– engaging in constant dialogue with EU bodies, as well as national & regional governments
– conducting and disseminating research and data collection
– promoting and facilitating the exchange of information, experience and good practice
– and raising public awareness about the complexity of homelessness.

The organisation has consultative status at the Council of Europe and the United Nations.

“Many healthcare and social welfare systems across the EU fail to reach out to the most vulnerable – such as homeless people. As a result, health inequality is increasing, and so are certain inherently social issues – like homelessness – which are becoming a public health concern.
That is why the NLO is important: it puts access to health for highly vulnerable people on the political agenda of the EU and of Member States. NLO provides practical guidance for policy makers and health professionals to make sure Nobody is Left Outside. We at FEANTSA are proud to be involved in this initiative.”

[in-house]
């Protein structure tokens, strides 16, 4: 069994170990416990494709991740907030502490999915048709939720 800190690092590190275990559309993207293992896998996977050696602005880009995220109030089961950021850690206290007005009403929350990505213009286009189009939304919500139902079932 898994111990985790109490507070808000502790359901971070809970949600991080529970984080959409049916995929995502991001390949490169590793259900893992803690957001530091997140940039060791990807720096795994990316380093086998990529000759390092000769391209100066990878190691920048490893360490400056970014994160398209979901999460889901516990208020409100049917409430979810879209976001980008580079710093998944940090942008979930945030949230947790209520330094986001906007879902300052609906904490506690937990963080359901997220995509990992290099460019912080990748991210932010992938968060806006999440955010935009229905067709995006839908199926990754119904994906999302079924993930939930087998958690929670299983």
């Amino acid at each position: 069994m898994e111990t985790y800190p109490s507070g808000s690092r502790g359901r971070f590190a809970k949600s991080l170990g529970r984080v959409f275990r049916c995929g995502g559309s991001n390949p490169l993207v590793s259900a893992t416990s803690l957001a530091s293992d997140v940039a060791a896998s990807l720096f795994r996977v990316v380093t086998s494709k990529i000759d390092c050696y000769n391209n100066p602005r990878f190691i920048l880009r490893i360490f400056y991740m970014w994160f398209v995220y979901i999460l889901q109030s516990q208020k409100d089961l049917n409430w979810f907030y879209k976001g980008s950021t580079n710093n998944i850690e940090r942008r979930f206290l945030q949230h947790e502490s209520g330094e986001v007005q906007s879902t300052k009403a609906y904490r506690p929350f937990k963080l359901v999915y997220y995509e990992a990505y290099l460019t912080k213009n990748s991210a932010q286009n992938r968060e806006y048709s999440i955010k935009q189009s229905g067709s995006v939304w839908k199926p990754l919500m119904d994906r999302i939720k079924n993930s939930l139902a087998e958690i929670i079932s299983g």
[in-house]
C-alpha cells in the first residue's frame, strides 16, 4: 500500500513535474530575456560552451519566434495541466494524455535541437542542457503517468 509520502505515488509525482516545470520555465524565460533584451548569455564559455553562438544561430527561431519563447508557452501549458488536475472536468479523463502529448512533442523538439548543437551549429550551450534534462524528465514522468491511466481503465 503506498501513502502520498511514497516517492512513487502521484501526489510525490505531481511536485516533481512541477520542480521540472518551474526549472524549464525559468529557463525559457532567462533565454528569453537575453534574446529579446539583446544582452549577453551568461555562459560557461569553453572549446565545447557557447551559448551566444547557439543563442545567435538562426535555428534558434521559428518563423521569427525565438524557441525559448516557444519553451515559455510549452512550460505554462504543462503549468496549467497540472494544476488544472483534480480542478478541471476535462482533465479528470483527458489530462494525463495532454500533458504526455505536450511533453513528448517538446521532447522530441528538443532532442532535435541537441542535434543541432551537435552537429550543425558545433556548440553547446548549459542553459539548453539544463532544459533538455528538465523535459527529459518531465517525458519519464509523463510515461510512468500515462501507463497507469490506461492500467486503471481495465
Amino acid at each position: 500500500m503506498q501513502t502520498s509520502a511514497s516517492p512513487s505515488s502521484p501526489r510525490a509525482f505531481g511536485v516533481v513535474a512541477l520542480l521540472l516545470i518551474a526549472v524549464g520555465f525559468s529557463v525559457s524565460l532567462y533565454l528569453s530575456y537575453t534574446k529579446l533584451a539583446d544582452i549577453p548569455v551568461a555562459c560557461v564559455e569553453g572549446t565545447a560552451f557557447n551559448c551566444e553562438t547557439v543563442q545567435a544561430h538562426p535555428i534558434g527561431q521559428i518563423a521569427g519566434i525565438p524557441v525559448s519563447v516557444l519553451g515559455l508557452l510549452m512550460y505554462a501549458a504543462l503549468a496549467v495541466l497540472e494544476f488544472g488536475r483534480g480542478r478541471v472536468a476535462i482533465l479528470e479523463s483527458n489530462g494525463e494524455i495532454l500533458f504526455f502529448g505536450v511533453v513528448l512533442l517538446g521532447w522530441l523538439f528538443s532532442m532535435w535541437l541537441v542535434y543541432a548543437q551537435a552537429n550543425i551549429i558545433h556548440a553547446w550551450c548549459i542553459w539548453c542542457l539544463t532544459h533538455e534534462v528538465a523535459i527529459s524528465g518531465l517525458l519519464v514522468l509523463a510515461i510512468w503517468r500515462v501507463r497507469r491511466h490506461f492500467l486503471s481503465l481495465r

Frederik Spinnewijn, Director, FEANTSA

The Hepatitis C Trust (HCT) is the national UK charity for hepatitis C. Established in 2000, it is a patient-led and patient-run organization. HCT is dedicated to making a difference to people affected by hepatitis C by providing up to date information, advocacy and support to enable them to meet their hepatitis C and health related needs. The Trust guiding principle is ‘patient perspective’, meaning that all views or issues are faced from the perspective of direct personnel experience. Our mission is to see the elimination of hepatitis C as a serious public health issue by 2030.

“The disparity of healthcare within individual countries across Europe is shocking, with most of those adversely affected coming from marginalised and underserved groups, who have little or no access to mainstream healthcare systems. The NLO platform offers solutions to address the barriers these groups face, solutions that can enable equitable access to healthcare – a human right that should be available to all. It is a privilege to be a part of this collective of like-minded organisations working with and supporting underserved and isolated groups to attain equality of access to healthcare.”